In 1909, Life magazine published a cartoon portraying a sleek, 84 storey steel structure open to the elements. On each airy floor of this utopian skyscraper in Manhattan stands a villa surrounded by a country garden and open land. Flocks of birds and double-decker aeroplanes fly right through the building; cottonwool clouds waft over the floors, modestly veiling the spartan steel beams; fountains splash between cypress trees; and an elevator transports the inhabitants up and down.
For the upper echelons of Manhattan at that time, skyscraper living was not exactly the most desirable mode of existence. A Palladian country house or an Art Nouveau villa was vastly more preferable. The 84 storey subsistence machine in the Life cartoon offered an extravagant solution to conflicting desires to flee the city yet remain in touch with its energy, and united both in a paradoxical image. The stacked villas were years ahead of Le Corbusier's idea of the Ville Contemporaine (1922), upon whose roofs flourished green lawns and abundant verdure.
Ninety one years on, the Dutch pavilion at the Expo 2000 in Hanover has made the vision of the Life cartoonist a reality. The idea that nature can be manufactured out of thin air on any given floor of a skyscraper - seen in the bonsai cultivations inhabiting Norman Foster's grey, high-tech sky lobbies in Frankfurt, for example - has so far achieved only a laughable degree of success. MVRDV's Dutch pavilion, on the other hand, suggests the idea of a second, artificially generated nature, that could, potentially, be endlessly reproduced.
Perhaps earthly happiness is not to be found on the earth, but instead somewhere high in the stratosphere. At any rate, Winy Maas, Jacob van Rijs, and Nathalie de Vries (MVRDV) have come to this conclusion in the face of Holland's extreme population density. What MVRDV have built in Hanover is not architecture, but a concentrated landscape in a six-pack: a world standing on its head. The foundations are a dunescape; 13 massive oak trunks carry the weight of several floors; and, on the roof, wind turbines extend out of a lake and into the air.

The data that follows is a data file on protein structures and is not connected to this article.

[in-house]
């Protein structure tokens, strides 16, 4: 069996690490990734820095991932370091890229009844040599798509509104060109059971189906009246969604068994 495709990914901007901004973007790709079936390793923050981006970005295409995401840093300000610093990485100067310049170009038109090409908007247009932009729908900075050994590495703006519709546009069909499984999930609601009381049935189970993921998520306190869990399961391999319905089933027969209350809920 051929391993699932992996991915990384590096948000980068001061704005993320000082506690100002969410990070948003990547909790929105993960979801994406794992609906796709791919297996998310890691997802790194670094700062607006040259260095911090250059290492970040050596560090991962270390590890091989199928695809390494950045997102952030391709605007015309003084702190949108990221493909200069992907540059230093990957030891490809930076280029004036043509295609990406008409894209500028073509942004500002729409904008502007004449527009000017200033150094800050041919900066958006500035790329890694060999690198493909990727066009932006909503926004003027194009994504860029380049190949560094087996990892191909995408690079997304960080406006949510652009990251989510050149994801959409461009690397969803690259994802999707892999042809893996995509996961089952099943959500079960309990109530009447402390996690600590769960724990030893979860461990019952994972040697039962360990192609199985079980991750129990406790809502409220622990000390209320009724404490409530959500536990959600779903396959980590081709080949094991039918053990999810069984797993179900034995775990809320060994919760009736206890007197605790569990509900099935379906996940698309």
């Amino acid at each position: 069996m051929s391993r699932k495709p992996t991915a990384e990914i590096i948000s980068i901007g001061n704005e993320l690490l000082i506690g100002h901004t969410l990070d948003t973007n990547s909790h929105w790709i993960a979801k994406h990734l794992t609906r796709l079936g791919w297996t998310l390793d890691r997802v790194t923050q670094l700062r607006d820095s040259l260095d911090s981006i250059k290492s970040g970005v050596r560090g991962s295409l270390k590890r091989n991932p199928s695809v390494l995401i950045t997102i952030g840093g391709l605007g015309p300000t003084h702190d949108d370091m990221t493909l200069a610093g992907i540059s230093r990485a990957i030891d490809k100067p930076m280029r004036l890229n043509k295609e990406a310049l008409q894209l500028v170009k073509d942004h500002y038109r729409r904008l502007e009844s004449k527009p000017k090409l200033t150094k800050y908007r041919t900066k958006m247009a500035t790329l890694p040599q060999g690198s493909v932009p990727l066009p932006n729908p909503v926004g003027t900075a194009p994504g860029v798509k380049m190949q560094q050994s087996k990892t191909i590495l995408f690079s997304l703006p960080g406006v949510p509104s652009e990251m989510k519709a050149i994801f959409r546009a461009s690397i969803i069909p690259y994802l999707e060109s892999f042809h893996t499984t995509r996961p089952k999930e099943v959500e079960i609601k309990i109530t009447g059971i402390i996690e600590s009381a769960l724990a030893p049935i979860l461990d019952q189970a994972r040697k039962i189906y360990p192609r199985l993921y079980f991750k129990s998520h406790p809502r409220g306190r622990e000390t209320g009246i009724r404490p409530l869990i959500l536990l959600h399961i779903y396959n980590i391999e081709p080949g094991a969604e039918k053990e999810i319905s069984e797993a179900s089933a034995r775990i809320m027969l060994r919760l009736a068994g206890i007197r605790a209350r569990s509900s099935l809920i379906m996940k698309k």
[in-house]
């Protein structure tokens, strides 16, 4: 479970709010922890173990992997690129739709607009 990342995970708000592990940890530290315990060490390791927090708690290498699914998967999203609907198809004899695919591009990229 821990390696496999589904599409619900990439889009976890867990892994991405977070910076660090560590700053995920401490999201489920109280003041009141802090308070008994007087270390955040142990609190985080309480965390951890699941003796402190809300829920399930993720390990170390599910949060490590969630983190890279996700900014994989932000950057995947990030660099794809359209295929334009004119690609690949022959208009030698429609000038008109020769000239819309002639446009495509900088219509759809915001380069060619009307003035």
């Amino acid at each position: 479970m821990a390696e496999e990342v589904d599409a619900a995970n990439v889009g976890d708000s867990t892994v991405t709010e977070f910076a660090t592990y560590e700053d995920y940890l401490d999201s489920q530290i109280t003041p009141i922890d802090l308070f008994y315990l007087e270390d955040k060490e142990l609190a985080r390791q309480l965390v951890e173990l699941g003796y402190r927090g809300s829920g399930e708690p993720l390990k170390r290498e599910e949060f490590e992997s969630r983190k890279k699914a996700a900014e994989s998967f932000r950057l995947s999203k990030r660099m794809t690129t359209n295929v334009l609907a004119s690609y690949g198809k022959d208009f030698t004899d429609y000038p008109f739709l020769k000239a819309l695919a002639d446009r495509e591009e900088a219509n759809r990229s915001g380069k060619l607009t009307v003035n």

This organic layer cake knows nothing of façades: all levels are open to the weather. Take the elevator to the top, go past the wind-energy park and the pond filled with reeds, and you will see collected rainwater running off the roof and arcing out into an eight-metre high curtain flowing over the entire pavilion. If you take the outside stairs instead of the lift, the wall of water is right beside you - if you're unlucky, you will get drenched by a gust of wind. On the next floor down, you're suddenly floating in a forest of leaves, twelve metres high. The 'roots' on the floor below make the trees appear to be standing in several enormous geranium pots, but actually the hanging root buckets are empty. Finally, there are geranium and tulip fields, and the 'dune' floor, which is, of course, not made of sand, but sprayed concrete.
All in all, the entire structure is nothing more than an abstraction: the manifestation of an idea that is still under construction; a daring laboratory experiment, still in the development stage, which has been dragged prematurely into the public eye. In this sense, the MVRDV creation distinguishes itself from the perfect boredom of the countless presentation videos which adorn most of the Expo's national pavilions and theme park halls. The Dutch pavilion is an astonishing exception in this over-ambitious exhibition, which hit town as an oily mixture of tourist mart, high-tech flea market, and open-air worship. But in the midst of all this is an idea that could go in unexpected directions.